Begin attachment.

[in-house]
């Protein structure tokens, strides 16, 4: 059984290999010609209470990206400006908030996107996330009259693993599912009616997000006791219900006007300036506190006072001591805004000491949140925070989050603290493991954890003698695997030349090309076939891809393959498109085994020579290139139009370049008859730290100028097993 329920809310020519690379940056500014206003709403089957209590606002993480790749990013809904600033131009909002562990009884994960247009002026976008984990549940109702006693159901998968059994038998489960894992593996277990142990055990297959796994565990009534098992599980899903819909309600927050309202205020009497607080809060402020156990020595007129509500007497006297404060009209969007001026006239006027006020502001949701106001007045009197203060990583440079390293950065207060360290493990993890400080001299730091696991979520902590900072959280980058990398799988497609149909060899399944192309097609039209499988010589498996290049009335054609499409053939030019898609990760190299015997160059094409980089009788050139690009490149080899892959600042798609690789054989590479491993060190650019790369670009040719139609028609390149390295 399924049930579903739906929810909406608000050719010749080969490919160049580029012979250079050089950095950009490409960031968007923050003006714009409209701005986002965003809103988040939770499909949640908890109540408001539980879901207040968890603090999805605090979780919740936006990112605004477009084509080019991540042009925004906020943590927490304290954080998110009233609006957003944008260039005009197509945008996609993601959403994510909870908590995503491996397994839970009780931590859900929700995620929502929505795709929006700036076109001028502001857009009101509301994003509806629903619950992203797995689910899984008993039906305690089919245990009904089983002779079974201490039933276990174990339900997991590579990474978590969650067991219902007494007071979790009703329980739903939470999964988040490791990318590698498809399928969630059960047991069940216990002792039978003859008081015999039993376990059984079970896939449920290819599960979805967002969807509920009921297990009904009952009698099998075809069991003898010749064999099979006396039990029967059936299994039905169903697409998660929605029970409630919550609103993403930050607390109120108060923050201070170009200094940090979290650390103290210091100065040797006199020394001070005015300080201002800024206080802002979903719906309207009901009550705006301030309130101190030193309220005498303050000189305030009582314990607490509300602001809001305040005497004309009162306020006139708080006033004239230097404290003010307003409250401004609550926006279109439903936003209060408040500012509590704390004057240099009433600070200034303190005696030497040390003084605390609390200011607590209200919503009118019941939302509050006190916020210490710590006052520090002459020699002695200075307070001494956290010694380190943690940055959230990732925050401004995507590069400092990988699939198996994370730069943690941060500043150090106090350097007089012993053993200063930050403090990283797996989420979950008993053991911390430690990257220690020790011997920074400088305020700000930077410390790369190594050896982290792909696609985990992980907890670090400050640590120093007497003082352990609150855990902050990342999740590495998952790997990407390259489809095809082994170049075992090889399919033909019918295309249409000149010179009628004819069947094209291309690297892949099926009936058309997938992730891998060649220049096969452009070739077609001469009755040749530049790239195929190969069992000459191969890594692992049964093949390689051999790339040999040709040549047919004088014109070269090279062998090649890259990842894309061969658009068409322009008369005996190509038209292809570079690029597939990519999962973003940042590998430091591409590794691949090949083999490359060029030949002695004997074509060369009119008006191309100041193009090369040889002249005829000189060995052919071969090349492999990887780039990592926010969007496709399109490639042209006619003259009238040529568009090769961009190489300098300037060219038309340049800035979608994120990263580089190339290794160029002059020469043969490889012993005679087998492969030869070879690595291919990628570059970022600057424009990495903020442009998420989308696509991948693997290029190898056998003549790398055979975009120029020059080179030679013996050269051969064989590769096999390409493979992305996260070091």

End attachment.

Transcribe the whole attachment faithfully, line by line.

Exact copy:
[in-house]
């Protein structure tokens, strides 16, 4: 059984290999010609209470990206400006908030996107996330009259693993599912009616997000006791219900006007300036506190006072001591805004000491949140925070989050603290493991954890003698695997030349090309076939891809393959498109085994020579290139139009370049008859730290100028097993 329920809310020519690379940056500014206003709403089957209590606002993480790749990013809904600033131009909002562990009884994960247009002026976008984990549940109702006693159901998968059994038998489960894992593996277990142990055990297959796994565990009534098992599980899903819909309600927050309202205020009497607080809060402020156990020595007129509500007497006297404060009209969007001026006239006027006020502001949701106001007045009197203060990583440079390293950065207060360290493990993890400080001299730091696991979520902590900072959280980058990398799988497609149909060899399944192309097609039209499988010589498996290049009335054609499409053939030019898609990760190299015997160059094409980089009788050139690009490149080899892959600042798609690789054989590479491993060190650019790369670009040719139609028609390149390295 399924049930579903739906929810909406608000050719010749080969490919160049580029012979250079050089950095950009490409960031968007923050003006714009409209701005986002965003809103988040939770499909949640908890109540408001539980879901207040968890603090999805605090979780919740936006990112605004477009084509080019991540042009925004906020943590927490304290954080998110009233609006957003944008260039005009197509945008996609993601959403994510909870908590995503491996397994839970009780931590859900929700995620929502929505795709929006700036076109001028502001857009009101509301994003509806629903619950992203797995689910899984008993039906305690089919245990009904089983002779079974201490039933276990174990339900997991590579990474978590969650067991219902007494007071979790009703329980739903939470999964988040490791990318590698498809399928969630059960047991069940216990002792039978003859008081015999039993376990059984079970896939449920290819599960979805967002969807509920009921297990009904009952009698099998075809069991003898010749064999099979006396039990029967059936299994039905169903697409998660929605029970409630919550609103993403930050607390109120108060923050201070170009200094940090979290650390103290210091100065040797006199020394001070005015300080201002800024206080802002979903719906309207009901009550705006301030309130101190030193309220005498303050000189305030009582314990607490509300602001809001305040005497004309009162306020006139708080006033004239230097404290003010307003409250401004609550926006279109439903936003209060408040500012509590704390004057240099009433600070200034303190005696030497040390003084605390609390200011607590209200919503009118019941939302509050006190916020210490710590006052520090002459020699002695200075307070001494956290010694380190943690940055959230990732925050401004995507590069400092990988699939198996994370730069943690941060500043150090106090350097007089012993053993200063930050403090990283797996989420979950008993053991911390430690990257220690020790011997920074400088305020700000930077410390790369190594050896982290792909696609985990992980907890670090400050640590120093007497003082352990609150855990902050990342999740590495998952790997990407390259489809095809082994170049075992090889399919033909019918295309249409000149010179009628004819069947094209291309690297892949099926009936058309997938992730891998060649220049096969452009070739077609001469009755040749530049790239195929190969069992000459191969890594692992049964093949390689051999790339040999040709040549047919004088014109070269090279062998090649890259990842894309061969658009068409322009008369005996190509038209292809570079690029597939990519999962973003940042590998430091591409590794691949090949083999490359060029030949002695004997074509060369009119008006191309100041193009090369040889002249005829000189060995052919071969090349492999990887780039990592926010969007496709399109490639042209006619003259009238040529568009090769961009190489300098300037060219038309340049800035979608994120990263580089190339290794160029002059020469043969490889012993005679087998492969030869070879690595291919990628570059970022600057424009990495903020442009998420989308696509991948693997290029190898056998003549790398055979975009120029020059080179030679013996050269051969064989590769096999390409493979992305996260070091």